In a report released Wednesday, the UCLA Anderson Forecast does not see U.S. economy slipping into recession, but anticipates California's economy will continue to weaken as the state's fiscal crisis and the housing and finance sectors continue to be a drag on growth.
Despite a spate of bad economic news, economists at the forecast believe the nation and state's economy should just be able to stay above water.
"The major risk facing the economy is whether or not the consumer will buckle under the weight of falling house prices, high energy prices and tepid wage growth," said Senior Economist David Shulman, in a report that will be discussed at the Forecast's quarterly conference.
Economist Jerry Nickelsburg said the California economy will be weaker than the U.S. economy, especially as measured by employment and personal income. Unemployment will stay in the mid-7 percent range this year with only modest improvement next year.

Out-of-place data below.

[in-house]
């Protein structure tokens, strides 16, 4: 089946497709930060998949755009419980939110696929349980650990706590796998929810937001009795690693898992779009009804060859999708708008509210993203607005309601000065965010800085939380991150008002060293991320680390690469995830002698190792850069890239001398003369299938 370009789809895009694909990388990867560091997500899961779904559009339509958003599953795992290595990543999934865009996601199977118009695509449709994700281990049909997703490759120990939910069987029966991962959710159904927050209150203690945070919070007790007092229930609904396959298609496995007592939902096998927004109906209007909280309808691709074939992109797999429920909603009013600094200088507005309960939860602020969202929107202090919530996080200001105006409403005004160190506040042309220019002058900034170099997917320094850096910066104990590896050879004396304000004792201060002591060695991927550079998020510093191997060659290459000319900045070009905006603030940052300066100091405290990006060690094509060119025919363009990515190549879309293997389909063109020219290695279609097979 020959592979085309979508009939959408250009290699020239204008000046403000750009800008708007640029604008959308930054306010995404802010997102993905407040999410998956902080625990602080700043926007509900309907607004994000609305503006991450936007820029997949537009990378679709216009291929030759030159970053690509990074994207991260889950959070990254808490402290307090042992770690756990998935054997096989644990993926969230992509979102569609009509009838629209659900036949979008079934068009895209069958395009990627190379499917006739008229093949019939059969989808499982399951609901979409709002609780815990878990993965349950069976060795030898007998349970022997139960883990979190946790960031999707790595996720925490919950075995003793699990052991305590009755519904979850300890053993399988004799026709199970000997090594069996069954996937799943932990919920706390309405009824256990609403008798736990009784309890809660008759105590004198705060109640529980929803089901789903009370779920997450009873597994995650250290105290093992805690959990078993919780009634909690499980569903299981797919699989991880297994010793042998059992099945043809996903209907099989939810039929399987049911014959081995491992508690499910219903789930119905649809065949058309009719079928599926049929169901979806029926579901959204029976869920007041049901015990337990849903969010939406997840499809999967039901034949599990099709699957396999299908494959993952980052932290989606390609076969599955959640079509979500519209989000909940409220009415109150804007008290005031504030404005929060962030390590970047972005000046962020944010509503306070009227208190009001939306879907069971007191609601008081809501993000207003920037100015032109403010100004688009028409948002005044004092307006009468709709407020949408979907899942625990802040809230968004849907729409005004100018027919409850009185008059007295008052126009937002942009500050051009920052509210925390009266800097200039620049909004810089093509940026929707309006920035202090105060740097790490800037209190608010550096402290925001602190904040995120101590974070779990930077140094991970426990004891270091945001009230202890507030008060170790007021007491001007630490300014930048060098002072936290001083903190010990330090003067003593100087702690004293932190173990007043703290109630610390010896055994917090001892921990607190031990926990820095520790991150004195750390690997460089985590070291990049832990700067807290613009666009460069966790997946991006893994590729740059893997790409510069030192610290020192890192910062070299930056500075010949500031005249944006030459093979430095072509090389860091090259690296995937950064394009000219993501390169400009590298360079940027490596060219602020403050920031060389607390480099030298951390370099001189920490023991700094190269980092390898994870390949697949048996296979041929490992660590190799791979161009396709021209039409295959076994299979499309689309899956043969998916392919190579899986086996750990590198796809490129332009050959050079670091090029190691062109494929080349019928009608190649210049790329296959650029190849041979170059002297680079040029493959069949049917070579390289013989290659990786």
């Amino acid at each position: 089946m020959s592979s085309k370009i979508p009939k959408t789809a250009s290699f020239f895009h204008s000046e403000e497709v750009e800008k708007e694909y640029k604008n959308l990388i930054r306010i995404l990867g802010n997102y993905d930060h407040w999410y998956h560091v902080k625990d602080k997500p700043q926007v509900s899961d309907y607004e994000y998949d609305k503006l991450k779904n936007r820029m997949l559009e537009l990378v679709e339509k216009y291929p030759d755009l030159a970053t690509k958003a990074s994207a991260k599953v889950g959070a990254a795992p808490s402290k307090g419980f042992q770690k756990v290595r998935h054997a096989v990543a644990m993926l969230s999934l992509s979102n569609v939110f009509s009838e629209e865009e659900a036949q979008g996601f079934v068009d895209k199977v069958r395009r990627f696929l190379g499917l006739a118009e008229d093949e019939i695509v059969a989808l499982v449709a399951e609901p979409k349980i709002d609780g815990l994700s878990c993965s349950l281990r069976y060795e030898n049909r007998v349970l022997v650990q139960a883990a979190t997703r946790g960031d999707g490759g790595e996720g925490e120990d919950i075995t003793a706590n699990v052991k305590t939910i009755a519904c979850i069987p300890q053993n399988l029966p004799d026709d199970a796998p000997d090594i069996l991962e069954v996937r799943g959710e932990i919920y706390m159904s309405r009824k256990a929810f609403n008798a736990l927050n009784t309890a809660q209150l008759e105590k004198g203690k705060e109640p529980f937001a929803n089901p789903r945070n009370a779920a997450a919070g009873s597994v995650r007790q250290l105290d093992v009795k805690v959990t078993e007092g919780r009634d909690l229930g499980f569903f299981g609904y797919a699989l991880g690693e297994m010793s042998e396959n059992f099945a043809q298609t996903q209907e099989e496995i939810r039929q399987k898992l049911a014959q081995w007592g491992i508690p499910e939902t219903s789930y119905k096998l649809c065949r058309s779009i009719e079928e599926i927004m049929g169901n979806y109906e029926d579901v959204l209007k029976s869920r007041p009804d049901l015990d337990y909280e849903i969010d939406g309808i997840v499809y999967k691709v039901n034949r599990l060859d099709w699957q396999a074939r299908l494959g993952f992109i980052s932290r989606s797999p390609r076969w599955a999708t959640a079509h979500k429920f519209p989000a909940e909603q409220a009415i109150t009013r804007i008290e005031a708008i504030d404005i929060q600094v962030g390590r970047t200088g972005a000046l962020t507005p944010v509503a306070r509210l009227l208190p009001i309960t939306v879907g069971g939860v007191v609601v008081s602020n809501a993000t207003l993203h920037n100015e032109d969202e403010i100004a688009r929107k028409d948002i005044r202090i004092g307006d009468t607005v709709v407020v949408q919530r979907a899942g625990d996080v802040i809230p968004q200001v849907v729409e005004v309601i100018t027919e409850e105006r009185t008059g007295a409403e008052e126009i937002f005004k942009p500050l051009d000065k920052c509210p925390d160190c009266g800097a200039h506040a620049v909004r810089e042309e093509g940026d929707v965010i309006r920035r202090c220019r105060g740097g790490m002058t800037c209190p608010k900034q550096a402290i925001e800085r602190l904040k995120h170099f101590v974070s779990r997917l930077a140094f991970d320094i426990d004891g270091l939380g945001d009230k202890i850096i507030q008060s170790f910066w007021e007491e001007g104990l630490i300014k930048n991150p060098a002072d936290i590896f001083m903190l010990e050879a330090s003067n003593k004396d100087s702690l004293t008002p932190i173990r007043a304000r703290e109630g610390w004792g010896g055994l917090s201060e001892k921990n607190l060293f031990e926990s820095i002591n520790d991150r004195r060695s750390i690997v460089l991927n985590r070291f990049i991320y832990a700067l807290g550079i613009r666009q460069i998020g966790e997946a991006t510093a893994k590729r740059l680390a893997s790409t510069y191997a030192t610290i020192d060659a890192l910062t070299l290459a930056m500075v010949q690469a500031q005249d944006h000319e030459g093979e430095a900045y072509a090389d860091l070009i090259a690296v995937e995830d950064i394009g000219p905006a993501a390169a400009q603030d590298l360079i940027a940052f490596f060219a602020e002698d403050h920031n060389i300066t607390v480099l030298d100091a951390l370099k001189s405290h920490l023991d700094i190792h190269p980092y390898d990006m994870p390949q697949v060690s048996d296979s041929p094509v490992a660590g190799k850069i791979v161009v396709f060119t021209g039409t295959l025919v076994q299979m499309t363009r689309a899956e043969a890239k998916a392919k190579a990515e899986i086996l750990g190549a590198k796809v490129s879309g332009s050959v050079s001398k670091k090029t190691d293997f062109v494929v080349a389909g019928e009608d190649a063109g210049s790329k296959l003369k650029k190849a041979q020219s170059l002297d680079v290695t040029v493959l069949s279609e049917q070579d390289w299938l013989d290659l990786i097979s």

The Forecast projects a decline in personal income (after adjusting for inflation) in the third quarter, and another -0.9 percent decline in the fourth quarter before beginning to recover in the first quarter of 2009.
"Our near term quarterly forecast has things getting worse before better," Nickelsburg said in his portion of the report.
Nationally, the Forecast expects real GDP growth to be about 1 percent in the current quarter and essentially zero in both the fourth quarter and the first quarter of 2009.
"What we are describing is an economy operating at its 'stall speed' where any modest shock can trigger a full-blown recession," Shulman said.
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